Germany has narrowly avoided a technical recession, after the latest figures showed the country’s economy grew by 0.1% in the third quarter.
Germany’s GDP (gross domestic product) rate exceeded the -0.1% contraction expected by analysts. On an annual basis, the economy grew by 0.5% from July to September, the Federal Statistics Office reported. Second-quarter growth was revised down from -0.1% to -0.2% and two consecutive periods of negative growth would have constituted an official recession.
“No recession, but most definitely a very weak economy,” Claus Vistesen, chief euro zone economist at Pantheon Macroeconomics, said in a research note.
“In some sense, this is the ‘worst’ of both worlds for markets. Today’s data confirm that the German economy has now stalled, but the headlines are probably not dire enough to prompt an immediate and aggressive fiscal response from Berlin.”
Meanwhile, the German Economy Minister Peter Altmaier said that while the numbers show the country avoided a technical recession in the third quarter, economic development in the region is still fragile.
Speaking to CNBC’s Annette Weisbach Thursday, Daniela Schwarzer, director of the German Council on Foreign Relations, noted there was “only a minor difference” between 0.1% and -0.1% growth.
“The truth of the matter is that Germany doesn’t have a robust growth perspective at the moment,” she said, noting that the export-dependent country was being hit by a shift in international trade policies.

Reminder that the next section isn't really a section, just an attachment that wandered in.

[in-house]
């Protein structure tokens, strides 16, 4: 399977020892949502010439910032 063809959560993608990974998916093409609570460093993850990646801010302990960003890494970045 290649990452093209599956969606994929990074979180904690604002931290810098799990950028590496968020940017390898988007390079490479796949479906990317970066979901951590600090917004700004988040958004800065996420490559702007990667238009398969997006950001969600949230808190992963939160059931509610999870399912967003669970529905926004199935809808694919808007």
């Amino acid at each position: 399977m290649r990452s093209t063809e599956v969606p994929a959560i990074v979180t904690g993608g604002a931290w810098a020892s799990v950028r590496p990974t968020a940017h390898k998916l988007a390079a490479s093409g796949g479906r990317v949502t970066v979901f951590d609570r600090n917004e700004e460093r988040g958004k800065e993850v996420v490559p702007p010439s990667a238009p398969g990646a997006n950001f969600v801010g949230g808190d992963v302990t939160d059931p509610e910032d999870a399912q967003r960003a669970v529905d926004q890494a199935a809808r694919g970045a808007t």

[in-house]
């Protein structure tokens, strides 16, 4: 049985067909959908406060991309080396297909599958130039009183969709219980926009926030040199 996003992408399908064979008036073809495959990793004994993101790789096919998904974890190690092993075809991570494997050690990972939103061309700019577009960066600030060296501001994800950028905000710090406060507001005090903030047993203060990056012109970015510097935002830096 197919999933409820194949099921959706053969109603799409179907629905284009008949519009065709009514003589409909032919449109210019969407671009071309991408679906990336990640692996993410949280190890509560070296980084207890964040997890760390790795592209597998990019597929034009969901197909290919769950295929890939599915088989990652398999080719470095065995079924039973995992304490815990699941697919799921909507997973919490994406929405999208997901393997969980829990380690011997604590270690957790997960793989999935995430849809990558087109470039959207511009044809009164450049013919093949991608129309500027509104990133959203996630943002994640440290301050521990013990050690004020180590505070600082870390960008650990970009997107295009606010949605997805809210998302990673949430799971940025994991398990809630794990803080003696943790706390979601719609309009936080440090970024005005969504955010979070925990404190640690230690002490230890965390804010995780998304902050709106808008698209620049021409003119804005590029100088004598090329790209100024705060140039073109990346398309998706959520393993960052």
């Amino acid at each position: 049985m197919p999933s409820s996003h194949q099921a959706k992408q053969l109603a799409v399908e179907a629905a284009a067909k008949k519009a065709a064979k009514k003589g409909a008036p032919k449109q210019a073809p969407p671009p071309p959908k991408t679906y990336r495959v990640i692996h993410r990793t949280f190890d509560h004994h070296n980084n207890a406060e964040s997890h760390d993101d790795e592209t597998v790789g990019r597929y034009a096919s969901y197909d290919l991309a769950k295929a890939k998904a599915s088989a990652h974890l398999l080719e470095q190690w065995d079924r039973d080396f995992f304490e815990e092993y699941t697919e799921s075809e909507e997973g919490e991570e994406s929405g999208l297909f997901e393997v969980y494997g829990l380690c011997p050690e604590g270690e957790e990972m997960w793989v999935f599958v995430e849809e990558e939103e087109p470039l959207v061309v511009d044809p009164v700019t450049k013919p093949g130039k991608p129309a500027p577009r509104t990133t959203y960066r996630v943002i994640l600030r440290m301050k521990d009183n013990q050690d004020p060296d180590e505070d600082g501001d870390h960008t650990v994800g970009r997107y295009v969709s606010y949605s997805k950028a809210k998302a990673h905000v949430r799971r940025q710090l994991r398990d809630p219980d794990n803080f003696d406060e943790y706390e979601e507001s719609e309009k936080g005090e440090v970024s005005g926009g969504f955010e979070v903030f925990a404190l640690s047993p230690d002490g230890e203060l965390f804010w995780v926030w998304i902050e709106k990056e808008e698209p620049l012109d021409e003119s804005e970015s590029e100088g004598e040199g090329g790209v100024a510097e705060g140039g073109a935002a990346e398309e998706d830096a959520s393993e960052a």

“The whole question is what will the sources of future growth be for Germany, and the challenge to actually structurally change the German economy is huge … There needs to be a strong investment in education, research and innovation, and Germany needs infrastructure investment as well.”
Last month, Germany’s leading economic research institute sharply downgraded its forecasts for Europe’s largest economy. The Ifo Institute’s joint economic forecast for the whole of 2019, published early October, was revised down from the 0.8% GDP rate projected in the spring, to just 0.5%.
The reasons for the poor performance, according to the institute, included falling worldwide demand for capital goods, which has hit Germany’s export-reliant economy, along with political uncertainty and structural changes in the automotive industry.
—CNBC’s Elliot Smith and Chloe Taylor contributed to this report.